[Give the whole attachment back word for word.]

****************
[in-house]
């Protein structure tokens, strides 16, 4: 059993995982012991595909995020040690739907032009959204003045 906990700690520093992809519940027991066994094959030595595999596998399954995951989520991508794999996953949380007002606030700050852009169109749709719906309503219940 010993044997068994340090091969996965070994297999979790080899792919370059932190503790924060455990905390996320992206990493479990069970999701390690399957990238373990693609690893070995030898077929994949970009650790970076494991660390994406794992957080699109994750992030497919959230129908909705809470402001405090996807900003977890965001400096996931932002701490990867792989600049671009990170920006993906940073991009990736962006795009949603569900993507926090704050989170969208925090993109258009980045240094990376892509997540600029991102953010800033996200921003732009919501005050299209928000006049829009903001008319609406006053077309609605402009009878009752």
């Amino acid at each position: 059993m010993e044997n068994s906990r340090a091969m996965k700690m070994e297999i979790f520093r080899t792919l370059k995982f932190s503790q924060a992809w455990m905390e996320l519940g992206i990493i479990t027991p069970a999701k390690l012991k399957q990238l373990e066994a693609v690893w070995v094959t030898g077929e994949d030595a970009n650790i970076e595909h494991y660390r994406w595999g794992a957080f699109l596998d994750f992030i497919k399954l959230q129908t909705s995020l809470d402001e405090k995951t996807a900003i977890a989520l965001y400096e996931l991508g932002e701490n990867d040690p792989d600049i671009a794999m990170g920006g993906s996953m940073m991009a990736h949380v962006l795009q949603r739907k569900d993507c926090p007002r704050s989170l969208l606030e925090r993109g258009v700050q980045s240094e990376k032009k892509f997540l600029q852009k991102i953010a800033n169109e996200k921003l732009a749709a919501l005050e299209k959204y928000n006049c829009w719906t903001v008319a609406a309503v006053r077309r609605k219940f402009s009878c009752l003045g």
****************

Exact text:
[in-house]
């Protein structure tokens, strides 16, 4: 059993995982012991595909995020040690739907032009959204003045 906990700690520093992809519940027991066994094959030595595999596998399954995951989520991508794999996953949380007002606030700050852009169109749709719906309503219940 010993044997068994340090091969996965070994297999979790080899792919370059932190503790924060455990905390996320992206990493479990069970999701390690399957990238373990693609690893070995030898077929994949970009650790970076494991660390994406794992957080699109994750992030497919959230129908909705809470402001405090996807900003977890965001400096996931932002701490990867792989600049671009990170920006993906940073991009990736962006795009949603569900993507926090704050989170969208925090993109258009980045240094990376892509997540600029991102953010800033996200921003732009919501005050299209928000006049829009903001008319609406006053077309609605402009009878009752």
């Amino acid at each position: 059993m010993e044997n068994s906990r340090a091969m996965k700690m070994e297999i979790f520093r080899t792919l370059k995982f932190s503790q924060a992809w455990m905390e996320l519940g992206i990493i479990t027991p069970a999701k390690l012991k399957q990238l373990e066994a693609v690893w070995v094959t030898g077929e994949d030595a970009n650790i970076e595909h494991y660390r994406w595999g794992a957080f699109l596998d994750f992030i497919k399954l959230q129908t909705s995020l809470d402001e405090k995951t996807a900003i977890a989520l965001y400096e996931l991508g932002e701490n990867d040690p792989d600049i671009a794999m990170g920006g993906s996953m940073m991009a990736h949380v962006l795009q949603r739907k569900d993507c926090p007002r704050s989170l969208l606030e925090r993109g258009v700050q980045s240094e990376k032009k892509f997540l600029q852009k991102i953010a800033n169109e996200k921003l732009a749709a919501l005050e299209k959204y928000n006049c829009w719906t903001v008319a609406a309503v006053r077309r609605k219940f402009s009878c009752l003045g």